Archive for the Hobo with a Shotgun (2011) [Creepy Crawler] Category

CRAWLER’S CHAOS: Hobo with a Shotgun (2011)

Posted in Hobo with a Shotgun (2011) [Creepy Crawler] on 11/05/2011 by Dave J. Wilson

A friend of mine gave me a copy of this the other day; I’ve been looking forward to seeing it, having followed its infamous Machete style genesis from the Grindhouse double bill as a jokey trailer, to a full blown film starring 80s legend Rutger Hauer. I’ve always admired Hauer for his abilities ever since watching such movies as Flesh and Blood, The Hitcher, and Wanted Dead or Alive. As for Hobo with a Shotgun, he gives his performance a feel of raw power, like something slowly building to explode. As for the film itself, well…

What is it about the old seventies and early eighties exploitation movies that are so different you cannot copy those flicks today? Is it the low budget, which restricted the effects to only a handful of showstoppers, and instead used a lot of atmosphere to fill in the time? Perhaps it was the cheeky feel of someone out to make money, but at the same time delivered a quality film with some jumps and sick scenes. Maybe it could be an era that simply cannot be duplicated unless by a master craftsman; Quentin Tarantino came close with Death Proof, and no, I’m not a big fan of his, but I saw where he aimed for with the movie – keep the shocks spaced apart for maximum effect.

So, what happed to Hobo with a Shotgun? Rutger Hauer rides into town on the back of a train to a nice theme that has touches of the Cannibal Holocaust main title music, and expects to go about his usual day of surviving as a homeless man. Instead, he’s greeted by a guy with a camera filming fights, in an idea inspired by the Bumfights DVDs – some guy is being beaten half to death for a few dollars. In the next street, Hauer watches in horror as the lead bad guy The Drake, who is the white suited town gangster, and his sons remove the head of their brother/uncle with a fountain of crimson. Next he sees… hold up, stop. This is the problem. Flashy editing aside, there’s too much and it doesn’t slow up. It has a Toxic Avenger style OTT humour that works for Troma, and, say, Bad Taste, but this is done with no spirit. This is gore violence with no style. Maybe I’m getting old, but when I watch tons of gore I like to have as well an interesting story and interesting characters.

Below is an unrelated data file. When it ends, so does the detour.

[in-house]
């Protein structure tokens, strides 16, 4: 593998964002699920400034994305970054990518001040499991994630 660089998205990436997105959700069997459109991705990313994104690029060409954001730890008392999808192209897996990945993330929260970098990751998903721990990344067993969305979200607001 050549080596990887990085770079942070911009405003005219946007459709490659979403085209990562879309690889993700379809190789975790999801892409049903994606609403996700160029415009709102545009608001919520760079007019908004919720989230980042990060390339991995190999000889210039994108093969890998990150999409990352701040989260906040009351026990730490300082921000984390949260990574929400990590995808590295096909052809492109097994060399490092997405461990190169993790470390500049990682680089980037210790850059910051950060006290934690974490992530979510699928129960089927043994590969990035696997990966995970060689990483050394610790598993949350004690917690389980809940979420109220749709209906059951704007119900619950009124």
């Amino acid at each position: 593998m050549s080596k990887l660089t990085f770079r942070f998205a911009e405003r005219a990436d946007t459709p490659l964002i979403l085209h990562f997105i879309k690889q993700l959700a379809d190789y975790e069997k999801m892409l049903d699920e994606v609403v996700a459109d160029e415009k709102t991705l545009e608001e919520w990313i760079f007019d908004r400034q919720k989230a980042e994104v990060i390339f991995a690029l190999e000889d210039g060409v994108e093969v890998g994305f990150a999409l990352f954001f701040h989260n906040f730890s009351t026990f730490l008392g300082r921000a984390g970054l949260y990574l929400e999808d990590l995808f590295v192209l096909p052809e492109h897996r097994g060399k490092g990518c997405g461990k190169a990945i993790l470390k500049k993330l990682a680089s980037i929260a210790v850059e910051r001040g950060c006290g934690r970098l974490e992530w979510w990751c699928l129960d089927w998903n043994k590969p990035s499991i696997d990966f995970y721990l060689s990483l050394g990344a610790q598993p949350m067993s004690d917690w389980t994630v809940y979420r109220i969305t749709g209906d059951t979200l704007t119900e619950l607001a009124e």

Rutger Hauer meets Abbie (Molly Dunsworth), the prostitute he saves from The Drake’s sons, but is sliced up in the process whilst in the local police station with the help of a corrupt cop. She cleans him up and gives him a bed. There’s a brief bit of character building as he tells her about bears – obviously drawing comparison to himself: solitary has its own circle, if you step into the circle it’ll rip your face off. Back on the street, he sees fights, shots, and a paedophile driving past in a car as a little kid screams in the backseat; the paedo laughs like a panto villain. Hauer has had his eyes on a lawnmower in a pawnbroker shop since he hit town, so he can to start up his own business. Seeing its $49.99, he goes to the kid with the camera and eats broken glass for money… I’m not making this up. In the pawnbrokers as he’s about to buy the lawnmower, there’s a robbery – the thieves put a gun to a baby’s head, etc. Hauer sees a shotgun for the same price, wavers on his change of plans emotionally, and then blows the hell out of the three robbers in a hail of gore. He buys the gun and heads out to hunt any criminal he finds, including the evil The Drake and his sadistic sons.

The film has a great intro with a nice old school title sequence and music while we worship Rutger Hauer as he arrives into town. Then the non-stop gory violence and the cartoon characters come into it. If this was the idea of the film, it didn’t pay off well; the spirit of old exploitation movies does live on… but just not in this.

out of

©2010 – 2011 Cinematic Horror Archive, Dave J. Wilson – All work is the property of the credited author(s) and may not be reprinted or reproduced elsewhere without permission.

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